He was united in matrimony to Miss Martha Reeves, December 5th, 1811, and had fourteen children, four of whom died in childhood. He, himself, departed this life September 12th, 1859, at the age of 67. For four years he endured an affliction which was at times inexpressibly severe, yet his resignation, patience and humility were so great that he was never heard to murmur at the bitterness of the cup mingled for his lips. to him death had no terrors, and proved but a welcome messenger to bid him enter into the possession of an incorruptible and unfading inheritance.
History of Georgia Baptists, as found in Callaway Baptist Preachers by Timothy Walton Callaway,D.D. (La Grange, GA: Fuller E. Callaway Foundation, 1953), p. 16
Rev. Enoch Callaway’s Family
Enoch Callaway, the youngest son of John Callaway and Bethany Arnold Callaway, was born in Wilkes county, Georgia in 1792. He joined Sardis Baptist Church, nearby, under the pastorate of Jesse Mercer in 1808, and was ordained there as a Baptist minister in 1823.
He married December 5, 1823, Martha Reeves, daughter of Abner Reeves and Sarah Wright Reeves, mother of Tyre Reeves, who lived one-half mile west of Sardis Church, where the marriage is said to have occurred, in Tyre Reeve's house, built of hewn heart pine logs. Abner Reeves and family had moved from Abbeville, S.C. across the Savannah River to Wilkes Co., GA.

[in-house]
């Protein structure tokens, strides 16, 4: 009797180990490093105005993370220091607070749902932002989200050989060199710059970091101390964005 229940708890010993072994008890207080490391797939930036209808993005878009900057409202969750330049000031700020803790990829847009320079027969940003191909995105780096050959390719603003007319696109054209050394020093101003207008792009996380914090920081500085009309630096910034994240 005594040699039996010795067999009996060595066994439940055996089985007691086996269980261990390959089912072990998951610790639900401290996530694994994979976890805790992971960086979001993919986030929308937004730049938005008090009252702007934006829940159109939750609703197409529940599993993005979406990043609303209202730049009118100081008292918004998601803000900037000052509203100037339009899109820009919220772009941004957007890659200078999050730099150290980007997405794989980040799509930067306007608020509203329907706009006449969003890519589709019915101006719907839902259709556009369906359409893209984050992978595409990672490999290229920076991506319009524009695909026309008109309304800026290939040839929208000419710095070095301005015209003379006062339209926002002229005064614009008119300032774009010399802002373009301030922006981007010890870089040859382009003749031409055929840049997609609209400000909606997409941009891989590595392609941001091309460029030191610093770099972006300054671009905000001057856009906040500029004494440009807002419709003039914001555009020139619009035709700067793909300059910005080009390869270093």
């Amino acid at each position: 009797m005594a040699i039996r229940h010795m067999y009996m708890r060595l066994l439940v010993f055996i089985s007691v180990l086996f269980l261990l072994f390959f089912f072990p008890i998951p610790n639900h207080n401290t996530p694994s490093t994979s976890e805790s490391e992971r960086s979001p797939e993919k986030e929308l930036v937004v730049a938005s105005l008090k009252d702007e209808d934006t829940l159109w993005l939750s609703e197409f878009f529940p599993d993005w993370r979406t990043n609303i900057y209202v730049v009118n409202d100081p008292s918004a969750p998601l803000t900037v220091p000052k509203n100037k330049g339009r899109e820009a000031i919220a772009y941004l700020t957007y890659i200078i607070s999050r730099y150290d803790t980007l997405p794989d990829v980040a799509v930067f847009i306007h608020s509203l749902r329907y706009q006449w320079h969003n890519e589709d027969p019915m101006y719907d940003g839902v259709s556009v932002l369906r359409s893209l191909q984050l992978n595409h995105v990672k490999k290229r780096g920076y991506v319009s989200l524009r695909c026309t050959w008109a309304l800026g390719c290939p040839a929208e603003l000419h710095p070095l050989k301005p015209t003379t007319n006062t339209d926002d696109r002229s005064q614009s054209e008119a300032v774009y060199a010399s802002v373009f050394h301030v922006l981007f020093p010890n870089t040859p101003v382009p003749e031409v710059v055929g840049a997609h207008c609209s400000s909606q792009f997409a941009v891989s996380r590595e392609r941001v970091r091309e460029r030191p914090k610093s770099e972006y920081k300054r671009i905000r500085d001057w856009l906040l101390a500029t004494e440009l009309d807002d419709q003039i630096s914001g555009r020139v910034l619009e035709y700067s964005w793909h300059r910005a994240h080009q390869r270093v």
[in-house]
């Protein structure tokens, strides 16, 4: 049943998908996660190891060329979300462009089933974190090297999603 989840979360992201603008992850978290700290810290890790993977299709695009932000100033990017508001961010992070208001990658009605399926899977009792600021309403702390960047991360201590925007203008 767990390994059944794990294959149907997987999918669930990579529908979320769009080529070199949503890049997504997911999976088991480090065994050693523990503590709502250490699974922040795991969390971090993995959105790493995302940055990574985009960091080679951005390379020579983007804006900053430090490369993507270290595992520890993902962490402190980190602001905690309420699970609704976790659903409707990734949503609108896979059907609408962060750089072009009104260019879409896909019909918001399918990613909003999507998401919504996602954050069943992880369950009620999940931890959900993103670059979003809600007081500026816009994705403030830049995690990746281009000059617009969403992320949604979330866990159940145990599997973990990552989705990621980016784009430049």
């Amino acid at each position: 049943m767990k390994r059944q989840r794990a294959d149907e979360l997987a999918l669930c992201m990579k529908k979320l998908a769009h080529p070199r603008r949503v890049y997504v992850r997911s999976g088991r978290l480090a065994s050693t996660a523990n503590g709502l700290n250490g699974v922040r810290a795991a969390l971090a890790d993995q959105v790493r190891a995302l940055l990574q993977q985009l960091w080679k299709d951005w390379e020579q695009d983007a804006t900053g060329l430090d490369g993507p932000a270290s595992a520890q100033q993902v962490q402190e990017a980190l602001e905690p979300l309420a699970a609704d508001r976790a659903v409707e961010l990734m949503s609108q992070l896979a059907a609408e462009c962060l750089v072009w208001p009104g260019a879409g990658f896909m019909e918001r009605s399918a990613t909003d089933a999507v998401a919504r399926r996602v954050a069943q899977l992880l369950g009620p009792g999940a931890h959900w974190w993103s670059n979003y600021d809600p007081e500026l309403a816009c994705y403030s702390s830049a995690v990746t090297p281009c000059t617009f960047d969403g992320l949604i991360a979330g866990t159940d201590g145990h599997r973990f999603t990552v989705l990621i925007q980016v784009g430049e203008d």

So well built was this house that near the end of the nineteenth century, perhaps a hundred years after its construction, it was dismantled and two or three small houses erected elsewhere from its hewn logs, which were still standing in 1925.
Enoch and Martha Reeves Callaway had fourteen children, four of whom died in childhood. they lived in a four or five room frame house on a hilltop one-fifth of a mile southwest of the residence, residing there probably until his mother's death in 1841 (?) 44.
He inherited two-thirds of the plantation by John Callaway's Will in 1821, and managed his Mother's business affairs until her death when he inherited the remaining third of the land.
The plantation had been increased by purchase of land until it was approximately two thousand acres at the time of John Callaway's death, though not more than one-third of it was in cultivation until after 1900. This was due to some of the land being unsuited to cultivation, and to social and economic conditions.
Enoch Callaway was a careful, practical man and prospered moderately, though he received little pay from the churches he served as pastor, and that frequently being tendered him as gifts by individual members of the churches -- probably his gross receipts from the churches served did not exceed $600.00 annually.